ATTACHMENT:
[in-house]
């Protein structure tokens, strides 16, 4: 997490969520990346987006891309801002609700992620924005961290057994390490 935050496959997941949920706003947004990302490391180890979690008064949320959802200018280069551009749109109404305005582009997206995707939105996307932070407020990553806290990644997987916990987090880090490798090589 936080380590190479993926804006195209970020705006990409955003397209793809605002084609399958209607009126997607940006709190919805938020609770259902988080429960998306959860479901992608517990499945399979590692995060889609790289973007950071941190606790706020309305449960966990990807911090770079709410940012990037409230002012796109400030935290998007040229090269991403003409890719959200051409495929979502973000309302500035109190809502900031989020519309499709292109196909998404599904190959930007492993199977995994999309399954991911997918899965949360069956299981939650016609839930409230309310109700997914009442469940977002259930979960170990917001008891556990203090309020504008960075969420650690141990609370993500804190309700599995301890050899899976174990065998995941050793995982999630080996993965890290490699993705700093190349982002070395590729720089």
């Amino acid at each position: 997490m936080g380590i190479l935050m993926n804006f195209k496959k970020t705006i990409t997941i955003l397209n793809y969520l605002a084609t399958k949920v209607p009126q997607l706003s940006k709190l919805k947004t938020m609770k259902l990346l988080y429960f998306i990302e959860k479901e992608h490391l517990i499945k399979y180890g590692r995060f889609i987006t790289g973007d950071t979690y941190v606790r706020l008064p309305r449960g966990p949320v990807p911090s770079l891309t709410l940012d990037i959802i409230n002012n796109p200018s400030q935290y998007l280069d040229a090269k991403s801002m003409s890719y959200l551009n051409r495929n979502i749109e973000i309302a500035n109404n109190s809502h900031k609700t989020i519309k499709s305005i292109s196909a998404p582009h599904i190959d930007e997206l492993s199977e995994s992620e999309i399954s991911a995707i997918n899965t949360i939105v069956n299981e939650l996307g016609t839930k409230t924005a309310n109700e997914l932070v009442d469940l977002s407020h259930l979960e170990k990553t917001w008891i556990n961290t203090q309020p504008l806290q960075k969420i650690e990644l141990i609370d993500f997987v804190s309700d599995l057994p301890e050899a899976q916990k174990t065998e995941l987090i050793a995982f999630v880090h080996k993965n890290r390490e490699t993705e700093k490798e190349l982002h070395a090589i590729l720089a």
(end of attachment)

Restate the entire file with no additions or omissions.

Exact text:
[in-house]
């Protein structure tokens, strides 16, 4: 997490969520990346987006891309801002609700992620924005961290057994390490 935050496959997941949920706003947004990302490391180890979690008064949320959802200018280069551009749109109404305005582009997206995707939105996307932070407020990553806290990644997987916990987090880090490798090589 936080380590190479993926804006195209970020705006990409955003397209793809605002084609399958209607009126997607940006709190919805938020609770259902988080429960998306959860479901992608517990499945399979590692995060889609790289973007950071941190606790706020309305449960966990990807911090770079709410940012990037409230002012796109400030935290998007040229090269991403003409890719959200051409495929979502973000309302500035109190809502900031989020519309499709292109196909998404599904190959930007492993199977995994999309399954991911997918899965949360069956299981939650016609839930409230309310109700997914009442469940977002259930979960170990917001008891556990203090309020504008960075969420650690141990609370993500804190309700599995301890050899899976174990065998995941050793995982999630080996993965890290490699993705700093190349982002070395590729720089």
């Amino acid at each position: 997490m936080g380590i190479l935050m993926n804006f195209k496959k970020t705006i990409t997941i955003l397209n793809y969520l605002a084609t399958k949920v209607p009126q997607l706003s940006k709190l919805k947004t938020m609770k259902l990346l988080y429960f998306i990302e959860k479901e992608h490391l517990i499945k399979y180890g590692r995060f889609i987006t790289g973007d950071t979690y941190v606790r706020l008064p309305r449960g966990p949320v990807p911090s770079l891309t709410l940012d990037i959802i409230n002012n796109p200018s400030q935290y998007l280069d040229a090269k991403s801002m003409s890719y959200l551009n051409r495929n979502i749109e973000i309302a500035n109404n109190s809502h900031k609700t989020i519309k499709s305005i292109s196909a998404p582009h599904i190959d930007e997206l492993s199977e995994s992620e999309i399954s991911a995707i997918n899965t949360i939105v069956n299981e939650l996307g016609t839930k409230t924005a309310n109700e997914l932070v009442d469940l977002s407020h259930l979960e170990k990553t917001w008891i556990n961290t203090q309020p504008l806290q960075k969420i650690e990644l141990i609370d993500f997987v804190s309700d599995l057994p301890e050899a899976q916990k174990t065998e995941l987090i050793a995982f999630v880090h080996k993965n890290r390490e490699t993705e700093k490798e190349l982002h070395a090589i590729l720089a």